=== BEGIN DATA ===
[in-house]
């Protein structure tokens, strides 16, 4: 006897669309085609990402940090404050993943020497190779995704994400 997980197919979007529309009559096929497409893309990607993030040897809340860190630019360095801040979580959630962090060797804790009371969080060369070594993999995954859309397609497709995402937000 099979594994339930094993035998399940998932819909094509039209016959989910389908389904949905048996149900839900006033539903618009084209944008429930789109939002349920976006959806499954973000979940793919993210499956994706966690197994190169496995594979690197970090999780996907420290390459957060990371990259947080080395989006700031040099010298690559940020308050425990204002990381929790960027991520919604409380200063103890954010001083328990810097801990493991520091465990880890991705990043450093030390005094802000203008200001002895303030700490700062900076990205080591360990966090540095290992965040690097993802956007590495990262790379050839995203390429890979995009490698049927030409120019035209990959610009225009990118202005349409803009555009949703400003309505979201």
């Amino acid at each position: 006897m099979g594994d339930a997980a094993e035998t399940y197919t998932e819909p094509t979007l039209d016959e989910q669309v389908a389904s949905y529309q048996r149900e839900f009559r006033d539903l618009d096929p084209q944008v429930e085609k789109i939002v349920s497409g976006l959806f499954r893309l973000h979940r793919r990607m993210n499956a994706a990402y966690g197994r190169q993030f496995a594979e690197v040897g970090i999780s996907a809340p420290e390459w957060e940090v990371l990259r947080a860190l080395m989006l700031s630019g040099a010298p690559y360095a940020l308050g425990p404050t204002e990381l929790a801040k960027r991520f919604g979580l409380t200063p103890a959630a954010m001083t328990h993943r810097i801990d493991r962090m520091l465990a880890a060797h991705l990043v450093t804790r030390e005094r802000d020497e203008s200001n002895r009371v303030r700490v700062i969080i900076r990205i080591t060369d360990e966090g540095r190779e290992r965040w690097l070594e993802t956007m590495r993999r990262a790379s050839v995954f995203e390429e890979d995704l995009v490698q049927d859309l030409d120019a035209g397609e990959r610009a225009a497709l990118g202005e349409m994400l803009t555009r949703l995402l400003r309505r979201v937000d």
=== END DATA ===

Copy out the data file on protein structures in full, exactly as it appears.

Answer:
[in-house]
């Protein structure tokens, strides 16, 4: 006897669309085609990402940090404050993943020497190779995704994400 997980197919979007529309009559096929497409893309990607993030040897809340860190630019360095801040979580959630962090060797804790009371969080060369070594993999995954859309397609497709995402937000 099979594994339930094993035998399940998932819909094509039209016959989910389908389904949905048996149900839900006033539903618009084209944008429930789109939002349920976006959806499954973000979940793919993210499956994706966690197994190169496995594979690197970090999780996907420290390459957060990371990259947080080395989006700031040099010298690559940020308050425990204002990381929790960027991520919604409380200063103890954010001083328990810097801990493991520091465990880890991705990043450093030390005094802000203008200001002895303030700490700062900076990205080591360990966090540095290992965040690097993802956007590495990262790379050839995203390429890979995009490698049927030409120019035209990959610009225009990118202005349409803009555009949703400003309505979201």
């Amino acid at each position: 006897m099979g594994d339930a997980a094993e035998t399940y197919t998932e819909p094509t979007l039209d016959e989910q669309v389908a389904s949905y529309q048996r149900e839900f009559r006033d539903l618009d096929p084209q944008v429930e085609k789109i939002v349920s497409g976006l959806f499954r893309l973000h979940r793919r990607m993210n499956a994706a990402y966690g197994r190169q993030f496995a594979e690197v040897g970090i999780s996907a809340p420290e390459w957060e940090v990371l990259r947080a860190l080395m989006l700031s630019g040099a010298p690559y360095a940020l308050g425990p404050t204002e990381l929790a801040k960027r991520f919604g979580l409380t200063p103890a959630a954010m001083t328990h993943r810097i801990d493991r962090m520091l465990a880890a060797h991705l990043v450093t804790r030390e005094r802000d020497e203008s200001n002895r009371v303030r700490v700062i969080i900076r990205i080591t060369d360990e966090g540095r190779e290992r965040w690097l070594e993802t956007m590495r993999r990262a790379s050839v995954f995203e390429e890979d995704l995009v490698q049927d859309l030409d120019a035209g397609e990959r610009a225009a497709l990118g202005e349409m994400l803009t555009r949703l995402l400003r309505r979201v937000d």